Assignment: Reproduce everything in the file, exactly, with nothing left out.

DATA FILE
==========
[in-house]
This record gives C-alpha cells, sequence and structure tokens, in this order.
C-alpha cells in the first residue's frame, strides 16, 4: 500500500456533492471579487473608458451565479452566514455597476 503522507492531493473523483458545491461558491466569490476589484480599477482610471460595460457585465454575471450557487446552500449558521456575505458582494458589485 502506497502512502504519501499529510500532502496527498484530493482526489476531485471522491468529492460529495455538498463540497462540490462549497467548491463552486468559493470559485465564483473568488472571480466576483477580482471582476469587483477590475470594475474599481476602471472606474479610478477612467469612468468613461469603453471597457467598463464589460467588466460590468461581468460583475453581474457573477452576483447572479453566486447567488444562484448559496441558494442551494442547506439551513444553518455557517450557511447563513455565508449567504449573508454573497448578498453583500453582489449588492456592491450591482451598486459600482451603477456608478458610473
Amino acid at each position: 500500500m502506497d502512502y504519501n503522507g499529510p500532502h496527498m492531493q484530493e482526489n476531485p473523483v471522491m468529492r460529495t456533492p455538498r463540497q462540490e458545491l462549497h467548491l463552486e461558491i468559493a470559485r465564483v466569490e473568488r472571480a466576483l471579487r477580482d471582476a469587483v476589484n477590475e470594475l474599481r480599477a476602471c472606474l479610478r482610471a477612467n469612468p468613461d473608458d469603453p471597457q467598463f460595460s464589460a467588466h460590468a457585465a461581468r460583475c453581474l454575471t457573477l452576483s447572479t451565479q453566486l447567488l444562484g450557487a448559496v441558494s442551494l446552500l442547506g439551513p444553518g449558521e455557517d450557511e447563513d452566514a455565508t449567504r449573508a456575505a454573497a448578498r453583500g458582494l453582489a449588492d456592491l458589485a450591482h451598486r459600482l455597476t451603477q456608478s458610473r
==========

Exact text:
[in-house]
This record gives C-alpha cells, sequence and structure tokens, in this order.
C-alpha cells in the first residue's frame, strides 16, 4: 500500500456533492471579487473608458451565479452566514455597476 503522507492531493473523483458545491461558491466569490476589484480599477482610471460595460457585465454575471450557487446552500449558521456575505458582494458589485 502506497502512502504519501499529510500532502496527498484530493482526489476531485471522491468529492460529495455538498463540497462540490462549497467548491463552486468559493470559485465564483473568488472571480466576483477580482471582476469587483477590475470594475474599481476602471472606474479610478477612467469612468468613461469603453471597457467598463464589460467588466460590468461581468460583475453581474457573477452576483447572479453566486447567488444562484448559496441558494442551494442547506439551513444553518455557517450557511447563513455565508449567504449573508454573497448578498453583500453582489449588492456592491450591482451598486459600482451603477456608478458610473
Amino acid at each position: 500500500m502506497d502512502y504519501n503522507g499529510p500532502h496527498m492531493q484530493e482526489n476531485p473523483v471522491m468529492r460529495t456533492p455538498r463540497q462540490e458545491l462549497h467548491l463552486e461558491i468559493a470559485r465564483v466569490e473568488r472571480a466576483l471579487r477580482d471582476a469587483v476589484n477590475e470594475l474599481r480599477a476602471c472606474l479610478r482610471a477612467n469612468p468613461d473608458d469603453p471597457q467598463f460595460s464589460a467588466h460590468a457585465a461581468r460583475c453581474l454575471t457573477l452576483s447572479t451565479q453566486l447567488l444562484g450557487a448559496v441558494s442551494l446552500l442547506g439551513p444553518g449558521e455557517d450557511e447563513d452566514a455565508t449567504r449573508a456575505a454573497a448578498r453583500g458582494l453582489a449588492d456592491l458589485a450591482h451598486r459600482l455597476t451603477q456608478s458610473r